With pest management under the spotlight, particularly regarding glue boards, the British Pest Control Association has spent more time than ever monitoring what’s happening in the UK parliament and the devolved administrations.
Glue Traps (Offences) Act – what will glue board licensing look like?
BPCA sat around a (virtual) table with Defra and other stakeholders for an initial discussion about what glue board licensing in England might look like when it’s phased in in 2024.
- The individual should be licensed, not the employer or not the client;
- Licences should be a minimum of one year;
- The person should require training to a specific standard; and
- The person being licensed should require CPD related to rodent control and glue boards, verified by compliance on a CPD scheme.
While Defra is still in the early stages of deciding how to licence glue boards, the organisation was clear that it did not believe general licences would be viable, leaving the option of class licences or individual licences.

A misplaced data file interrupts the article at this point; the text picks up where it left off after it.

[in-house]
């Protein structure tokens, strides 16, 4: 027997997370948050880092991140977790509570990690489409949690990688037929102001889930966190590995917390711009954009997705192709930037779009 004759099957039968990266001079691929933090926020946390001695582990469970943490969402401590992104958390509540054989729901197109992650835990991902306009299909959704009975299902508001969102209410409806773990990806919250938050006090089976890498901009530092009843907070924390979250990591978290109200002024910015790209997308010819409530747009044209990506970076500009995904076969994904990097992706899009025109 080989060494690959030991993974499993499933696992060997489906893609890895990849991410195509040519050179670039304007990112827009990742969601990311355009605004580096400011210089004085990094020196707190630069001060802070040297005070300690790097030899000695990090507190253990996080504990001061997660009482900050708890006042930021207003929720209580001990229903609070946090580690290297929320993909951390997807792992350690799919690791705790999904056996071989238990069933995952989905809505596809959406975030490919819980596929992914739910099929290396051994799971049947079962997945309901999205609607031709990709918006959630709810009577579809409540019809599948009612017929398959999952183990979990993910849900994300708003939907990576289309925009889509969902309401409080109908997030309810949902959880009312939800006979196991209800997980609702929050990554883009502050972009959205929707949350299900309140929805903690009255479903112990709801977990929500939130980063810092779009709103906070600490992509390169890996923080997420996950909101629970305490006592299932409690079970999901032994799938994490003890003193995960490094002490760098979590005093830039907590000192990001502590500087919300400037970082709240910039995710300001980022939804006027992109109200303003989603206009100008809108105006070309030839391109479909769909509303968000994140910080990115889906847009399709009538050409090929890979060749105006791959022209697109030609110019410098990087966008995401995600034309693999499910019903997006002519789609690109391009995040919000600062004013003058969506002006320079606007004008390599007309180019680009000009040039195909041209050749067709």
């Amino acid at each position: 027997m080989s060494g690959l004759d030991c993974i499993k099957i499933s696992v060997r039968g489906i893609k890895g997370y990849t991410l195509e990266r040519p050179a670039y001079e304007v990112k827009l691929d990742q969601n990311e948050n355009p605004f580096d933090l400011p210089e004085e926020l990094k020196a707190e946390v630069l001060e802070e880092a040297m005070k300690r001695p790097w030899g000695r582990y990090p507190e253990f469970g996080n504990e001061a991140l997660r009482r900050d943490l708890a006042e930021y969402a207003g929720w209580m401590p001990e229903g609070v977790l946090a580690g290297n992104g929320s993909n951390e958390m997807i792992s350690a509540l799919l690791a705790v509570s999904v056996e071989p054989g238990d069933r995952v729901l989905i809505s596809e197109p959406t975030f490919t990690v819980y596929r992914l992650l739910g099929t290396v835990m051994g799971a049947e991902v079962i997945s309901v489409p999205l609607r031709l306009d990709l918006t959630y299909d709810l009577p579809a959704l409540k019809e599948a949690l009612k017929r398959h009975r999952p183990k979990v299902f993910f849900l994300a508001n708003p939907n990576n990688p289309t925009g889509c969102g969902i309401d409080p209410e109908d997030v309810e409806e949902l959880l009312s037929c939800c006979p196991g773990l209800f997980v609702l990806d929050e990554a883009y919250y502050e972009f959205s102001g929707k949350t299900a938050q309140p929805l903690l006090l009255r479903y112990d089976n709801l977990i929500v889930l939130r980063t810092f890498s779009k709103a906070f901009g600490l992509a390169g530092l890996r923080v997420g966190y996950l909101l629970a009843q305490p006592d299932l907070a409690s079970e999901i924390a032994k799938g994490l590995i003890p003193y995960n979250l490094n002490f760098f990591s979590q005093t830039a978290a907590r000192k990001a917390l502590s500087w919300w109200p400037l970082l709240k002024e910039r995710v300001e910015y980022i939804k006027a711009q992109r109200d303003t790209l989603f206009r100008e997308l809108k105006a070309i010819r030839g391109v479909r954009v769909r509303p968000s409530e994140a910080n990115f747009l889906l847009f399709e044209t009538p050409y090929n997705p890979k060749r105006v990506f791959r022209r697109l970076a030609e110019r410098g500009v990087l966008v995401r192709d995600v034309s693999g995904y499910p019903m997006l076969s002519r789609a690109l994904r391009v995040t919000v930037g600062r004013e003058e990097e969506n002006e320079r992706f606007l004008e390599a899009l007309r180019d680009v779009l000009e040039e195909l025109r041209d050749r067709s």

Defra also maintains that the licensing scheme should be only available in exceptional cases when there is a significant risk to public health.
Dee Ward-Thompson, BPCA’s head of technical, said: “The reason we require the use of glue boards is for the rapid control of infestations on sensitive sites, like hospital wards and care homes. If licences need to be issued on a case-by-case basis, then this could render glue boards useless too.”
Bird control licences
Northern Ireland Environment Agency
The withdrawn consultation on bird licences in Northern Ireland was relaunched and is now closed. BPCA submitted evidence on behalf of its members.
The Health and Safety Executive has previously advised that the registration process would be streamlined post-Brexit and now appear to be taking action to do this.
A survey regarding transition has been sent to registration holders to understand how prepared companies are. BPCA is watching this transition carefully to see how it’ll affect users and public health pest control products.
Plant protection products register
If you use professional plant protection products as part of your work, or if you have professional PPPs applied by a third party as part of your work in agriculture, horticulture, the amenity sector or forestry in Great Britain, then you must now notify Defra.
The Official Controls (Plant Protection Products) Regulations 2020 apply the Official Controls Regulations (OCR) to PPPs in Great Britain (England, Scotland and Wales).
The registration deadline was June 22, 2022, but Defra is currently still accepting registrations.